For the sauce, melt 10g/¼oz of the butter in a saucepan, add the shallot and cook, without colouring, until softened.
Add the 120ml/4fl oz of champagne and boil for 2 minutes, then add the stock and sugar.
Boil rapidly until reduced by three-quarters. Add half the cream, bring to the boil and reduce until the sauce is thick enough to coat the back of the spoon.
Meanwhile, prepare the salmon escalopes. Remove any bones from the fillet with tweezers or by trapping them between the point of a small, sharp knife and your thumb.
Then, with a large filleting knife or carving knife, cut the salmon into 12 slices about 5mm/¼in thick, holding the knife at a 45-degree angle to the fillet and cutting at a slant down towards the skin. This will give you wider slices.
Brush each escalope with a little of the oil, season lightly with salt and then put them on a lightly oiled baking tray.
Preheat the grill to high. For the sauce, whisk the remaining cream with the 1 tbsp of champagne and 2tsp of the chopped chives until it forms soft peaks. Set aside.
To finish the dish, grill the salmon escalopes for about 1 minute, then put them on four warmed plates.
Bring the reduced sauce to the boil, whisk in the remaining butter, then the whipped cream mixture and pour around the salmon. Sprinkle with the remaining chives and serve immediately, while the sauce is still foaming.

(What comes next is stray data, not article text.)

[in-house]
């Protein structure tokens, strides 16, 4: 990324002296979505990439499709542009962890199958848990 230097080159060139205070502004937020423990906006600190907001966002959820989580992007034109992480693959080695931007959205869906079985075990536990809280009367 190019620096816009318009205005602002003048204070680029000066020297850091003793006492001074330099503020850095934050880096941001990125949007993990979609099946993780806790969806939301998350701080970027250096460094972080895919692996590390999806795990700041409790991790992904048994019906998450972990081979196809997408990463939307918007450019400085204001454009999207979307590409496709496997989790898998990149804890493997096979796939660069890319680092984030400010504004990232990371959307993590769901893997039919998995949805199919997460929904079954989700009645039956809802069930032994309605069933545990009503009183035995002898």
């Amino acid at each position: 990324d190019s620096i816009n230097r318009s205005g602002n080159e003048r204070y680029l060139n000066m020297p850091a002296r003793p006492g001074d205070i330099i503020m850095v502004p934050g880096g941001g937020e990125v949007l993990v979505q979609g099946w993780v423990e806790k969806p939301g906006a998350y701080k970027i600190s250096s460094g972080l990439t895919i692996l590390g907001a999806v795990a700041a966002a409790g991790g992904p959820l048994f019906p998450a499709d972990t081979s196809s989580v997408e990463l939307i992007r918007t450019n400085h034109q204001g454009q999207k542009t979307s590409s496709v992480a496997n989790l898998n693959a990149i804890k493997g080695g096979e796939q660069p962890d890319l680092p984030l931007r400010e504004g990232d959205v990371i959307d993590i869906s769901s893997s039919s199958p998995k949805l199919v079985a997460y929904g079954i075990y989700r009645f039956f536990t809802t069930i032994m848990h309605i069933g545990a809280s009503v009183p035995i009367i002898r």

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Darwin ---the capital city of the Northern Territory Darwin has a pace that might - almost - be described as brisk, at least by Northern Territory standards. The city's populace now reflects its proximity to Asia: the mix of some 50 cultures including Aborigines, Vietnamese, Filipinos, Malays, New Guineans, Pacific Islanders, Japanese, Indonesians and European Australians, provides a strong cosmopolitan flavour. The Northern Territory’s capital, Darwin was founded in 1869, after more than 40 years of failed settlements in the north – abandoned one after another because of malaria outbreaks, cyclones, Aboriginal attacks and supply failure due to the sheer distance from the other white settlements. It was named after Charles Darwin, one of whose shipmates on the Beagle discovered the bay in 1839. The best way to appreciate Darwin's multiethnic mix is to visit this market, held every Thursday and Sunday evening from April to October, with stalls selling foods from around the world and handmade craft including crocodile products, indigenous art and jewellery. If you have come to Darwin city, you will understand the local culture and history of Darwin, taste some delicious food and enjoy the amazing scenery here ,also take some photo is a pretty good experience . do you think so. If you can ,take the photo to the profession canvas prints shop to made a canvas painting, it is can as a gift to your friends or hangs in your home to add more beauty to your home. My Canvas Prints-Canvas Prints http://www.mycanvasprints.com.au/home/
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